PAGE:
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Balancing Privacy and Fair Trial Rights Against the Public's Right to Information In the Kobe Bryant Case


Wednesday, Aug. 06, 2003

Last week, Judge Frederick Gannett warned media outlets not to publish or broadcast the names or photographs of the alleged victim, her family members, witnesses, or potential jurors in the Kobe Bryant prosecution. He also warned that representatives of news organizations that fail to comply might be denied a seat in the courtroom.

Meanwhile, the judge will soon decide--perhaps as early as today--whether to make public the police and court records in the case. Until now, these records have been sealed.

The Bryant case thus poses an age-old dilemma: how should a court balance the privacy interests and fair trial rights of persons who appear before it against the public's First Amendment right to information?

Although the legal precedents are complex, they boil down to a fairly straightforward proposition: In general, the public's right to know prevails. However, that general principle can be overcome by a specific showing of risk from disclosure.

Let's see how this proposition plays out in the Bryant case.

Can the Media Be Punished for Revealing the Identity of the Alleged Victim?

The U.S. Supreme Court last addressed the issue of secrecy for an alleged rape victim's identity in the 1989 case of Florida Star v. B.J.F.

At issue there was a Florida law that prohibited major media outlets (what the statute called "any instrument of mass communication") from printing, publishing or broadcasting the name of an alleged victim of a sexual offense. The Florida Star had nevertheless printed a rape victim's name, and a jury had ordered the newspaper to pay $100,000 in damages.

But the Supreme Court voided the civil damages award. It held that the paper had a First Amendment right to print public information that it had obtained "from judicial records which [were] maintained in connection with a public prosecution and which themselves [were] open to public inspection."

Florida Star and every other case posing the issue that has come before the Supreme Court resulted in victories for the media. Yet the Court has consistently declined to adopt a categorical rule that would give news organizations an absolute right to disseminate an alleged rape victim's name--leaving open the possibility that in some circumstances, a gag rule could be upheld.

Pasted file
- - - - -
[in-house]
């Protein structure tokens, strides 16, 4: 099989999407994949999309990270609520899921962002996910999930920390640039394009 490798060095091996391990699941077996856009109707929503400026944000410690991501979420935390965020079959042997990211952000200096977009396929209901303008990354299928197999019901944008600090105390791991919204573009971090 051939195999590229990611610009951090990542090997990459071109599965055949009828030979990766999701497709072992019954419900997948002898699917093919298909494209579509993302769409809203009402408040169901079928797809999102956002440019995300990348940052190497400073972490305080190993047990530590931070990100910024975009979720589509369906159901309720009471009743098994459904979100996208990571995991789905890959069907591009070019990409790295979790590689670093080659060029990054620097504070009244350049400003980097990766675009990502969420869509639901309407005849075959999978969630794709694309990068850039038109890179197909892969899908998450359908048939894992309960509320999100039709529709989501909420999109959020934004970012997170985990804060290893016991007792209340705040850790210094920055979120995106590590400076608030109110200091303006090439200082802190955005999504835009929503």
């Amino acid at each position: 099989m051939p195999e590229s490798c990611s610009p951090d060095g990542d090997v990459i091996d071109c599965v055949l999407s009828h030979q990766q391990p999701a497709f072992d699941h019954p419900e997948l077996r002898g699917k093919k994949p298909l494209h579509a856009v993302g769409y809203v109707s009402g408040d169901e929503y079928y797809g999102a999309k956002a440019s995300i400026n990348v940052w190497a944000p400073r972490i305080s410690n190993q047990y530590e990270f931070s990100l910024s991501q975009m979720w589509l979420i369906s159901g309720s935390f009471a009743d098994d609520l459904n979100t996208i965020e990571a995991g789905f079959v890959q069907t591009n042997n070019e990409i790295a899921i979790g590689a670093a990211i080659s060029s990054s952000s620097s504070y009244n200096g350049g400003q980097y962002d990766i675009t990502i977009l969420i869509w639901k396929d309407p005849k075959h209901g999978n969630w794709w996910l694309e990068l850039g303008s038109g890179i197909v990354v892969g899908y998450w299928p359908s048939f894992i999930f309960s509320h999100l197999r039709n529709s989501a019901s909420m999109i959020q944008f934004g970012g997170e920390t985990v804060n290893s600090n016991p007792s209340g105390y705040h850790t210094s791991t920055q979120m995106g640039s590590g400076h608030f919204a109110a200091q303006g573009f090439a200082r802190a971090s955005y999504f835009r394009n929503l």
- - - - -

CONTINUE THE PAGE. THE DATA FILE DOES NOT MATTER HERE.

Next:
The Court's cases make reasonably clear, however, that where an alleged rape victim's name is a matter of public record--as in Florida Star, and in the Bryant case--the media may not be barred from disseminating it.

Under the Court's precedents, a law infringing on press freedom must be precisely suited to advance a very important interest. A rape victim's privacy may count as a very important interest. However, the Court has said that gagging the press is too imprecise an instrument for advancing that interest when the state does not also take other measures to ensure the victim's privacy.

The Court's logic appears to be that once a victim's name is available at all--for example, on a police crime blotter or a website--the interest in privacy has been forfeited, and so a gag rule cannot thereafter be justified.

This is a peculiar argument. To take the Bryant case as an example, it's true that the name of Bryant's accuser has appeared on various websites and was used by a radio talk show host. Nevertheless, most people who have not actively sought the name still don't know it.

Thus, to say--as decisions like Florida Star do--that the accuser has no remaining interest in privacy is a little bit like saying that someone whose house has been burglarized in the past has no interest in protecting her remaining property from further burglaries.

However, peculiar or not, that's the law. As a result, Judge Gannett's threat to oust media representatives whose organizations reveal details about the accuser and others is unconstitutional.

It makes no real difference that Judge Gannett proposes to ban reporters from the courtroom rather than impose a civil damages award, as in Florida Star itself. Banishment would clearly be meant as punishment, and a judge cannot punish the press for exercising its constitutional rights, no matter what form the punishment takes.

Should the Record Remain Sealed? What the Law Says

Whether Judge Gannett should unseal the records in the case presents a somewhat different issue. Permitting the public access to the police report and court records could be harmful both to Bryant's accuser and to Bryant himself.

Suppose, for example, that the record contains a medical report indicating that Bryant used force against his accuser. At trial, the physician who prepared that report would be subject to cross-examination by Bryant's attorneys. The physician's testimony might be impeached, and the report thereby discredited. Yet, if the report is made public now, potential jurors will form a preliminary opinion based on the unimpeached evidence. That initial opinion may be difficult to dislodge at trial, and thus going public now jeopardizes Bryant's right to a fair trial.